Three falsehoods about COVID-19 that must be killed, and how you can help

April 16, 2020
Category: Fact-Checking,IFCN

In the fight against misinformation about the new coronavirus, a phenomenon deserves immediate attention: The fear-fueled hoaxes that have been debunked several times, in many parts of the world, but just won’t die. It is time to kill those zombie-falsehoods with the help of good digital citizens.

The vast majority of these hoaxes are about the virus’s origins, possible preventative measures and —what’s worse — miraculous cures. They consist of a set of misleading information that face no barriers because they dialogue with our deepest fears and desire to see the end of this pandemic.

Digital citizens must join fact-checkers in this battle. The list of enduring falsehoods is undoubtedly long but three hoaxes require immediate action because they can be life-threatening.

The first one has to do with 5G. On Jan. 30, German fact-checkers from Correctiv published a detailed article proving that 5G had nothing to do with the coronavirus.

“5G does not break down cells or cause symptoms similar to that of the coronavirus. The maximum it causes is an almost imperceptible rise in the body temperature, something that is limited to the surface of the skin and does not reach the lungs,” said a spokeswoman from the Federal Office for Radioactive Protection.

According to data gathered on CrowdTangle, a tool that allows fact-checkers to see how viral a piece of content is on social media, the fact-check published by Correctiv was shared 83 times in the NewsFeed and reached more than 102,000 Facebook users.

The following day, however, the same falsehood had to be denied by Faktograf in Croatia. With an aggressive headline that read: “There is no evidence that the coronavirus is associated with 5G technology,” the Croatian article was shared 74 times and reached more than 213,000 Facebook users.

But the falsehood kept traveling. Between Feb. 6 and 13, it contaminated what was left of Europe. Fact-checkers in the Portuguese Observador and those from 15min.lt in Lithuania also produced pieces denying the relationship between mobile technology and the new virus.

Still, the conspiracy theory landed in the United States on March 2 (according to the fact-check published by Politifact) and in Canada five days later (according to Decrypteurs‘s team). Together, these last articles, published in four different languages, reached more than 3 million people online. But they could not stop the lie.

Celebrities like actor Woody Harrelson and singer M.I.A. helped to spread the paranoia. The consequence of all of this made headlines all over the world. In the first week of April, the United Kingdom registered several attacks on mobile phone towers, some resulting in serious fires.

The second and third enduring hoaxes are about the use of garlic and hot water as protections or cures for COVID-19. Fact-checkers all around the world have been debunking them for almost four months now — but they still survive.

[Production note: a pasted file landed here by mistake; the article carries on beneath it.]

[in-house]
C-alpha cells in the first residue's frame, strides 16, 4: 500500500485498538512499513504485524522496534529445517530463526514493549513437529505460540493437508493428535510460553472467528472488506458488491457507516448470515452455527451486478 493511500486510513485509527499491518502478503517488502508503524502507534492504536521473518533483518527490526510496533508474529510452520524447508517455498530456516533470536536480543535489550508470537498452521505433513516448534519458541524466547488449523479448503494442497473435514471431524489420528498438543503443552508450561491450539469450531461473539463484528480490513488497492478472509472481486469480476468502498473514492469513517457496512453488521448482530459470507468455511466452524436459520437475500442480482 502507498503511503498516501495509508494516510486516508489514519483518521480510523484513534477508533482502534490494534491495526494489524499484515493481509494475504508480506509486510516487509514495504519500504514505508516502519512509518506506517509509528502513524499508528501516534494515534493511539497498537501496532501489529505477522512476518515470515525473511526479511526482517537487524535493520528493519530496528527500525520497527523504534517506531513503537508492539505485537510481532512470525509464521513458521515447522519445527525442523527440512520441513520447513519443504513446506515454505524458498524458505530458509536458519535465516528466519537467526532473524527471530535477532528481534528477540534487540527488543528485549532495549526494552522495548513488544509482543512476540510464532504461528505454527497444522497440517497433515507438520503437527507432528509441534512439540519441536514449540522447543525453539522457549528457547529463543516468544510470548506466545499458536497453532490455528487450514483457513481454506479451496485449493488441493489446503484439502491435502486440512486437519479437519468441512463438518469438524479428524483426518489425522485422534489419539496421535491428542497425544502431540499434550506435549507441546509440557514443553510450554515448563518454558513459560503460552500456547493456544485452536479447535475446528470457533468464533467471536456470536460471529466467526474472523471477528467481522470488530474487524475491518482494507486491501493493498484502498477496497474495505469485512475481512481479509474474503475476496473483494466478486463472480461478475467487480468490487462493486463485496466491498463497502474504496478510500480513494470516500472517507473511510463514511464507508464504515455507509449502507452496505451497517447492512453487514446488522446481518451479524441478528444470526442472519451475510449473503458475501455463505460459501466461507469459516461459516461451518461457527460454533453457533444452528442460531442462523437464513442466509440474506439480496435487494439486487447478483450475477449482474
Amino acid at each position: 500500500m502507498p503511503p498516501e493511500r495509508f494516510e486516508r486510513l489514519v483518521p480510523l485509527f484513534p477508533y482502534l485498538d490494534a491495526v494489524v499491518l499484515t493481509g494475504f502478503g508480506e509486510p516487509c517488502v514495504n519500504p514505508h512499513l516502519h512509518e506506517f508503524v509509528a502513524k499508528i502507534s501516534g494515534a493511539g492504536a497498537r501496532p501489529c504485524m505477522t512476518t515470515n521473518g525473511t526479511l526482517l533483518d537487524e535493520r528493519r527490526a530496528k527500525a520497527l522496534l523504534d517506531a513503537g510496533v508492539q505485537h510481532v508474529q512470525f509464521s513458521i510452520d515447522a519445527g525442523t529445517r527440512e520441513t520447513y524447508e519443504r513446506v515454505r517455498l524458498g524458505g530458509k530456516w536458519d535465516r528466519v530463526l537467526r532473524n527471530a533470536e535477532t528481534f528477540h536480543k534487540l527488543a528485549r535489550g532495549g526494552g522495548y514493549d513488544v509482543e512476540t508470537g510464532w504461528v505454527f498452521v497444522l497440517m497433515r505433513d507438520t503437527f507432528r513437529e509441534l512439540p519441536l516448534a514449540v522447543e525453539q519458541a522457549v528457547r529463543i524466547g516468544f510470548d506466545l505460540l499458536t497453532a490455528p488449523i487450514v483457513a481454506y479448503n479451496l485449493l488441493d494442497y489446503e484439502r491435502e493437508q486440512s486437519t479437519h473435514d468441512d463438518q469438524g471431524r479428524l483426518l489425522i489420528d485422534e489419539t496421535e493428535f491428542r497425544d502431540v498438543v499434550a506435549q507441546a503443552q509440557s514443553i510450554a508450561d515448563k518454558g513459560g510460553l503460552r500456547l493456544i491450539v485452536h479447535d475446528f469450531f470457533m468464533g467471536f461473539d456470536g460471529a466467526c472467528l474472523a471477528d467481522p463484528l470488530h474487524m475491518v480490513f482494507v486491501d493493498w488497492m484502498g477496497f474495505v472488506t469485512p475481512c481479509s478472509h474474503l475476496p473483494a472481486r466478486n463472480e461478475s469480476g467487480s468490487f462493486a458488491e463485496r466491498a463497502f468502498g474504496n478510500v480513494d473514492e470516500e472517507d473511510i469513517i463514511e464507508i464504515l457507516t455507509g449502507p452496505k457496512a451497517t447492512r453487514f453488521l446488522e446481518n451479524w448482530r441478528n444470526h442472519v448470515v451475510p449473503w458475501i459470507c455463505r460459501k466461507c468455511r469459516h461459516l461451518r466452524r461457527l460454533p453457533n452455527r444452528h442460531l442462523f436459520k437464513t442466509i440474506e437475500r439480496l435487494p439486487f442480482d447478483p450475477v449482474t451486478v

On Jan. 27, when the CoronaVirusFacts / CoronaVirus alliance was only three days old, Indonesian fact-checkers for Tempo shared the first article debunking that drinking hot water could prevent the new coronavirus.

Since then, the same falsehood has been detected  20 times in countries like the United States, Mexico, Spain, Brazil, India, Macedonia and Colombia.

Last Saturday (April 11), FactCrescendo detected in Sri Lanka a new— but equally dangerous — version of this falsehood: “Japanese doctors recommended taking hot water every 15 minutes to kill COVID-19.” It is false, false and false.

Drinking hot water may not be as serious as setting fire to mobile towers, but any false information can help the virus spread.

Since Jan. 28, lies about garlic’s ability to prevent or cure the new virus have spread through social media in countries like Venezuela, Indonesia, Taiwan, South Korea, Nigeria, Croatia, Portugal, Ukraine and Kazakhstan. In the CoronaVirusFacts / DatosCoronaVirus alliance database, users can find at least 36 fact-checks on this topic. All label this information as false.

So let’s be clear: garlic soup, garlic tea and pure garlic aren’t efficient mechanisms to prevent or cure COVID-19.

And this is exactly where each one of us — people who care about truth  — must join the fact-checking army. Without the support of every digital citizen, the fight against zombie-fakes could fail.

Read this article in Spanish at Univision.

Read the reports published by the #CoronaVirusFacts Alliance

Cristina Tardáguila is the associate director of the International Fact-Checking Network and the founder of Agência Lupa. She can be reached at ctardaguila@poynter.org.

Coronavirus collaboration: The collaborative project, coordinated by the International Fact-Checking Network, was launched Jan. 24 and will be active for as long as the lethal disease spreads worldwide. Fact-checkers are using a shared Google Sheet and a Slack channel to share content and communicate in different time zones. Follow #CoronaVirusFacts and #DatosCoronaVirus on social media for the latest updates.